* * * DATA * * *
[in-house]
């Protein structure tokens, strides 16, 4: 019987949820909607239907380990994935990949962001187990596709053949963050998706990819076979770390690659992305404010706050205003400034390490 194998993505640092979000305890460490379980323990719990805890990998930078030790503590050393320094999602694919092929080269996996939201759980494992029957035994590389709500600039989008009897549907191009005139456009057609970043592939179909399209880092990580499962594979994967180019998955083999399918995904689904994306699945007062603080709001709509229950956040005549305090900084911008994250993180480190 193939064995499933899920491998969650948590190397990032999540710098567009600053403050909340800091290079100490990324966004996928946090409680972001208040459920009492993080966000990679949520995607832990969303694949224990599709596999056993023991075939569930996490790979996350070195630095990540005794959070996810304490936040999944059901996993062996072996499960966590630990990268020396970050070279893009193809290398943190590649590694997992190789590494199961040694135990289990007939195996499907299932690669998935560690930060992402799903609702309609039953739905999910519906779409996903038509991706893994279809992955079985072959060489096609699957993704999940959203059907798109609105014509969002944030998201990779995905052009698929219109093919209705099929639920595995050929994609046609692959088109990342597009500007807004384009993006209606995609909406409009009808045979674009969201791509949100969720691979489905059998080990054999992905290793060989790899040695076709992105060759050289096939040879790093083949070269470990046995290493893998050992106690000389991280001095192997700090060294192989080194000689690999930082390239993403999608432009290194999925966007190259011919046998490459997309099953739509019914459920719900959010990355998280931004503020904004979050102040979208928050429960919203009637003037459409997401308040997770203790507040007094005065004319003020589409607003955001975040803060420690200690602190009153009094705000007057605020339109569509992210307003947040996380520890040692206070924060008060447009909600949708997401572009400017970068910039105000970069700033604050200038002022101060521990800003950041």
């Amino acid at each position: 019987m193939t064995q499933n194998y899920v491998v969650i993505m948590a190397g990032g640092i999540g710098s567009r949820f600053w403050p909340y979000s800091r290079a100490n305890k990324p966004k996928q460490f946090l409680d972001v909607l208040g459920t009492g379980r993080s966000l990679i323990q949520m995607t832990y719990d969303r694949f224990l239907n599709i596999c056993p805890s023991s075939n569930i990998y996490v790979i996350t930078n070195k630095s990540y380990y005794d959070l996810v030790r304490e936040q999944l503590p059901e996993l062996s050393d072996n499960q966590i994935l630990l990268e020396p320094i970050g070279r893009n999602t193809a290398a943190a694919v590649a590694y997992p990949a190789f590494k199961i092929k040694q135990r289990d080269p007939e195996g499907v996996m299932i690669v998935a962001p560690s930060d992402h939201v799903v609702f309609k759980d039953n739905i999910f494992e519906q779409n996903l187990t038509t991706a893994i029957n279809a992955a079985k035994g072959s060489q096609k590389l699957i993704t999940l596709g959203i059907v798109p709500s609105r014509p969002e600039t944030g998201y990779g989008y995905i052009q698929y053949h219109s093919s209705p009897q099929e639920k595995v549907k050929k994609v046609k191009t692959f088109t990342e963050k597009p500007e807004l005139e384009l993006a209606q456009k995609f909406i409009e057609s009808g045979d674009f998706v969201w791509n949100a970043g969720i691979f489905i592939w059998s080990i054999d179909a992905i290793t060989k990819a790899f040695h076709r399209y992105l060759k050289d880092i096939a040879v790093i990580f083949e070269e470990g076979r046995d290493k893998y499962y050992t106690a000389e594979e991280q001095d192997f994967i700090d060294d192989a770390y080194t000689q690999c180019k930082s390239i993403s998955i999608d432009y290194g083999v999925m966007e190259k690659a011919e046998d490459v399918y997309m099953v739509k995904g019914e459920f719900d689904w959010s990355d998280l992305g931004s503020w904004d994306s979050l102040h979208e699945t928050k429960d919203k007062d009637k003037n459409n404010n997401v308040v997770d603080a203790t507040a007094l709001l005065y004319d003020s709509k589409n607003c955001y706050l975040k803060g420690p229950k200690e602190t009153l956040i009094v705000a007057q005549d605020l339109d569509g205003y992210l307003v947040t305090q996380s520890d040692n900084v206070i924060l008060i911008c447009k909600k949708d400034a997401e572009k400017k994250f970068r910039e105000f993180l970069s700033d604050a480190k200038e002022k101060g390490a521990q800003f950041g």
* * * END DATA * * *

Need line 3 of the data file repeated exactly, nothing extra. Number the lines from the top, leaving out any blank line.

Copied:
């Amino acid at each position: 019987m193939t064995q499933n194998y899920v491998v969650i993505m948590a190397g990032g640092i999540g710098s567009r949820f600053w403050p909340y979000s800091r290079a100490n305890k990324p966004k996928q460490f946090l409680d972001v909607l208040g459920t009492g379980r993080s966000l990679i323990q949520m995607t832990y719990d969303r694949f224990l239907n599709i596999c056993p805890s023991s075939n569930i990998y996490v790979i996350t930078n070195k630095s990540y380990y005794d959070l996810v030790r304490e936040q999944l503590p059901e996993l062996s050393d072996n499960q966590i994935l630990l990268e020396p320094i970050g070279r893009n999602t193809a290398a943190a694919v590649a590694y997992p990949a190789f590494k199961i092929k040694q135990r289990d080269p007939e195996g499907v996996m299932i690669v998935a962001p560690s930060d992402h939201v799903v609702f309609k759980d039953n739905i999910f494992e519906q779409n996903l187990t038509t991706a893994i029957n279809a992955a079985k035994g072959s060489q096609k590389l699957i993704t999940l596709g959203i059907v798109p709500s609105r014509p969002e600039t944030g998201y990779g989008y995905i052009q698929y053949h219109s093919s209705p009897q099929e639920k595995v549907k050929k994609v046609k191009t692959f088109t990342e963050k597009p500007e807004l005139e384009l993006a209606q456009k995609f909406i409009e057609s009808g045979d674009f998706v969201w791509n949100a970043g969720i691979f489905i592939w059998s080990i054999d179909a992905i290793t060989k990819a790899f040695h076709r399209y992105l060759k050289d880092i096939a040879v790093i990580f083949e070269e470990g076979r046995d290493k893998y499962y050992t106690a000389e594979e991280q001095d192997f994967i700090d060294d192989a770390y080194t000689q690999c180019k930082s390239i993403s998955i999608d432009y290194g083999v999925m966007e190259k690659a011919e046998d490459v399918y997309m099953v739509k995904g019914e459920f719900d689904w959010s990355d998280l992305g931004s503020w904004d994306s979050l102040h979208e699945t928050k429960d919203k007062d009637k003037n459409n404010n997401v308040v997770d603080a203790t507040a007094l709001l005065y004319d003020s709509k589409n607003c955001y706050l975040k803060g420690p229950k200690e602190t009153l956040i009094v705000a007057q005549d605020l339109d569509g205003y992210l307003v947040t305090q996380s520890d040692n900084v206070i924060l008060i911008c447009k909600k949708d400034a997401e572009k400017k994250f970068r910039e105000f993180l970069s700033d604050a480190k200038e002022k101060g390490a521990q800003f950041g």